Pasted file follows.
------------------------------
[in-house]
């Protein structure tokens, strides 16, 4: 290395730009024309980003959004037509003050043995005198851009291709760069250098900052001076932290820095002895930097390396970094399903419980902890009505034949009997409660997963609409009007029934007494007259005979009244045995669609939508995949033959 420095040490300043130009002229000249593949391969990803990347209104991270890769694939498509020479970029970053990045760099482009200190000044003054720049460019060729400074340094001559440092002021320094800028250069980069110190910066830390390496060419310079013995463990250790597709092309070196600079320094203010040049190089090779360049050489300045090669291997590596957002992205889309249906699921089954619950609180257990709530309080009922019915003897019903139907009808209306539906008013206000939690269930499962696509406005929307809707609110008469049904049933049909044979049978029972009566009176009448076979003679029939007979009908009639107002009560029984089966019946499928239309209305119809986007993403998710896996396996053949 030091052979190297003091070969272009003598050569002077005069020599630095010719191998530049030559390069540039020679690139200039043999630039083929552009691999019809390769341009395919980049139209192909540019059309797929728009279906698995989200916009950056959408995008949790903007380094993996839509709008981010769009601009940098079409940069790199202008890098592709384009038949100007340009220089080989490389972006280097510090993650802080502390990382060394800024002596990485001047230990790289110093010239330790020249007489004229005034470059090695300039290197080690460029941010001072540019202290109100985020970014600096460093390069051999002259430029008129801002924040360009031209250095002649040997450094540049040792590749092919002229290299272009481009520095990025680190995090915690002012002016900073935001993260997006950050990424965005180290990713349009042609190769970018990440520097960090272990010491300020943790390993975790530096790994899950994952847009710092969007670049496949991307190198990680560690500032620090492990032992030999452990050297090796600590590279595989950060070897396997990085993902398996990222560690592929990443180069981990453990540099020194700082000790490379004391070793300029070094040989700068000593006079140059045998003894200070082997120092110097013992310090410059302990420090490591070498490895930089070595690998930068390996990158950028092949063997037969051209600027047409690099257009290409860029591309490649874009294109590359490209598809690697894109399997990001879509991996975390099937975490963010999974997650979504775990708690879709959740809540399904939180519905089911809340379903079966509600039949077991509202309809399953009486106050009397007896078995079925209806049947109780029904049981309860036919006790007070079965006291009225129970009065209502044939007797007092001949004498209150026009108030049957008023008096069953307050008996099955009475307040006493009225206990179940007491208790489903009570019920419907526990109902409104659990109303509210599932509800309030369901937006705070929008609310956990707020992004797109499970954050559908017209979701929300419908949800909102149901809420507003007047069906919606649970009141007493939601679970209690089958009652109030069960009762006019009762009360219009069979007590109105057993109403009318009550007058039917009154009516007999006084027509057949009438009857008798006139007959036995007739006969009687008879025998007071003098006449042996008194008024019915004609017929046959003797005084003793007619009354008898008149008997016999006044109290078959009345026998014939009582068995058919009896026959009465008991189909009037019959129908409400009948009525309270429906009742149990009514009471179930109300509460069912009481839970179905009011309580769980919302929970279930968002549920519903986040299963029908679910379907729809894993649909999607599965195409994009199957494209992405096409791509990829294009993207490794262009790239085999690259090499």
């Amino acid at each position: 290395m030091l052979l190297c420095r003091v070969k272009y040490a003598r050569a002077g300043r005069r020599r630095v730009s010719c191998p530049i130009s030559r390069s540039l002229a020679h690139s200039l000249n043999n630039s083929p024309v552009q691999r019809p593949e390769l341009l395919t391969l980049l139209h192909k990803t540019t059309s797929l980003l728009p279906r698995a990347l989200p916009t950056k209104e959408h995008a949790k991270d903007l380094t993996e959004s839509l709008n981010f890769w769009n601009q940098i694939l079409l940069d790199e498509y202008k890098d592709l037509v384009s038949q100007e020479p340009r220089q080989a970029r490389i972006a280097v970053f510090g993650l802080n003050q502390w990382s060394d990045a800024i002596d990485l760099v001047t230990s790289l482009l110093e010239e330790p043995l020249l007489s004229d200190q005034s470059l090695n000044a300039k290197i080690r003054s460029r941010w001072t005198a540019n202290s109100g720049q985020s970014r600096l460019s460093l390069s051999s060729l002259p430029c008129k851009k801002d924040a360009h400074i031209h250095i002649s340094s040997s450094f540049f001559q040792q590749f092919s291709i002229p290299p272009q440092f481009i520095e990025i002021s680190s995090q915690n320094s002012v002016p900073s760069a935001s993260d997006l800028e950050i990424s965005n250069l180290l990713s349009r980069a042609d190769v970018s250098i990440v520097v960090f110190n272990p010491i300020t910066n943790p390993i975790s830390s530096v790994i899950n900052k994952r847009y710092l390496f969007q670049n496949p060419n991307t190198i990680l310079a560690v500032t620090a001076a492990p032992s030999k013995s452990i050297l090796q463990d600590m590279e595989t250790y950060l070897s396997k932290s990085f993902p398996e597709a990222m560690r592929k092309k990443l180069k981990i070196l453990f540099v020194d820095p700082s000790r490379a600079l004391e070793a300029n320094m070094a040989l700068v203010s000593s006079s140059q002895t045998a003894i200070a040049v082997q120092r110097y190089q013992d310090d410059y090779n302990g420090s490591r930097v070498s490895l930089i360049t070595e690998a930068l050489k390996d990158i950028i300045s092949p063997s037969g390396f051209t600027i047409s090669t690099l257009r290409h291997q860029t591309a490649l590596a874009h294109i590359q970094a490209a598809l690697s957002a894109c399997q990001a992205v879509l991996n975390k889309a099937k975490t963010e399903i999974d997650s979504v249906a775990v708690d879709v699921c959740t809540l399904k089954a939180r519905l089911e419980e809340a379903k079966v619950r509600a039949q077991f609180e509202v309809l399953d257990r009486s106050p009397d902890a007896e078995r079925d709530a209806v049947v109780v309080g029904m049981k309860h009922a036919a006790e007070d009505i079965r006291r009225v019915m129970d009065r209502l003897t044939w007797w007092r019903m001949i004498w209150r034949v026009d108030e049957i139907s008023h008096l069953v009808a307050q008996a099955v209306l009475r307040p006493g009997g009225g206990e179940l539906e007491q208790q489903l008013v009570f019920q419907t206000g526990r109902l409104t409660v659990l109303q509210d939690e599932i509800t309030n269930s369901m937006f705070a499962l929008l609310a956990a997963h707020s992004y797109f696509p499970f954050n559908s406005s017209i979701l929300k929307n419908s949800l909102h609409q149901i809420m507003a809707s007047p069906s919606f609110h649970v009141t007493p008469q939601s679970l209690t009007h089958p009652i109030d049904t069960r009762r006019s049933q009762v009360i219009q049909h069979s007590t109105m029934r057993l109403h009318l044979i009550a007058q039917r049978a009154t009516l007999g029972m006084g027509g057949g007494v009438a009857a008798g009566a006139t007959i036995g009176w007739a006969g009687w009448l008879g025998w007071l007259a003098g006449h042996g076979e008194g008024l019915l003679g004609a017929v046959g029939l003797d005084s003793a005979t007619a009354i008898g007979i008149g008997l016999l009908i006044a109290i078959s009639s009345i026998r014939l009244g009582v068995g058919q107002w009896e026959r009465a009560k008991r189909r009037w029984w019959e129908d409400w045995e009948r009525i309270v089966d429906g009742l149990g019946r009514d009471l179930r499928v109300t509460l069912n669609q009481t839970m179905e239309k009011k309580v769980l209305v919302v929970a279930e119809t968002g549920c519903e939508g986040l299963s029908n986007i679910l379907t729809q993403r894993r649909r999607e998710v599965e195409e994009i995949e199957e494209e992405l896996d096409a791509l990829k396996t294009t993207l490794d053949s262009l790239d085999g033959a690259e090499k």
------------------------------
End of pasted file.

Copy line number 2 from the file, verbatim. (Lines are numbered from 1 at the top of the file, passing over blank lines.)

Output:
């Protein structure tokens, strides 16, 4: 290395730009024309980003959004037509003050043995005198851009291709760069250098900052001076932290820095002895930097390396970094399903419980902890009505034949009997409660997963609409009007029934007494007259005979009244045995669609939508995949033959 420095040490300043130009002229000249593949391969990803990347209104991270890769694939498509020479970029970053990045760099482009200190000044003054720049460019060729400074340094001559440092002021320094800028250069980069110190910066830390390496060419310079013995463990250790597709092309070196600079320094203010040049190089090779360049050489300045090669291997590596957002992205889309249906699921089954619950609180257990709530309080009922019915003897019903139907009808209306539906008013206000939690269930499962696509406005929307809707609110008469049904049933049909044979049978029972009566009176009448076979003679029939007979009908009639107002009560029984089966019946499928239309209305119809986007993403998710896996396996053949 030091052979190297003091070969272009003598050569002077005069020599630095010719191998530049030559390069540039020679690139200039043999630039083929552009691999019809390769341009395919980049139209192909540019059309797929728009279906698995989200916009950056959408995008949790903007380094993996839509709008981010769009601009940098079409940069790199202008890098592709384009038949100007340009220089080989490389972006280097510090993650802080502390990382060394800024002596990485001047230990790289110093010239330790020249007489004229005034470059090695300039290197080690460029941010001072540019202290109100985020970014600096460093390069051999002259430029008129801002924040360009031209250095002649040997450094540049040792590749092919002229290299272009481009520095990025680190995090915690002012002016900073935001993260997006950050990424965005180290990713349009042609190769970018990440520097960090272990010491300020943790390993975790530096790994899950994952847009710092969007670049496949991307190198990680560690500032620090492990032992030999452990050297090796600590590279595989950060070897396997990085993902398996990222560690592929990443180069981990453990540099020194700082000790490379004391070793300029070094040989700068000593006079140059045998003894200070082997120092110097013992310090410059302990420090490591070498490895930089070595690998930068390996990158950028092949063997037969051209600027047409690099257009290409860029591309490649874009294109590359490209598809690697894109399997990001879509991996975390099937975490963010999974997650979504775990708690879709959740809540399904939180519905089911809340379903079966509600039949077991509202309809399953009486106050009397007896078995079925209806049947109780029904049981309860036919006790007070079965006291009225129970009065209502044939007797007092001949004498209150026009108030049957008023008096069953307050008996099955009475307040006493009225206990179940007491208790489903009570019920419907526990109902409104659990109303509210599932509800309030369901937006705070929008609310956990707020992004797109499970954050559908017209979701929300419908949800909102149901809420507003007047069906919606649970009141007493939601679970209690089958009652109030069960009762006019009762009360219009069979007590109105057993109403009318009550007058039917009154009516007999006084027509057949009438009857008798006139007959036995007739006969009687008879025998007071003098006449042996008194008024019915004609017929046959003797005084003793007619009354008898008149008997016999006044109290078959009345026998014939009582068995058919009896026959009465008991189909009037019959129908409400009948009525309270429906009742149990009514009471179930109300509460069912009481839970179905009011309580769980919302929970279930968002549920519903986040299963029908679910379907729809894993649909999607599965195409994009199957494209992405096409791509990829294009993207490794262009790239085999690259090499």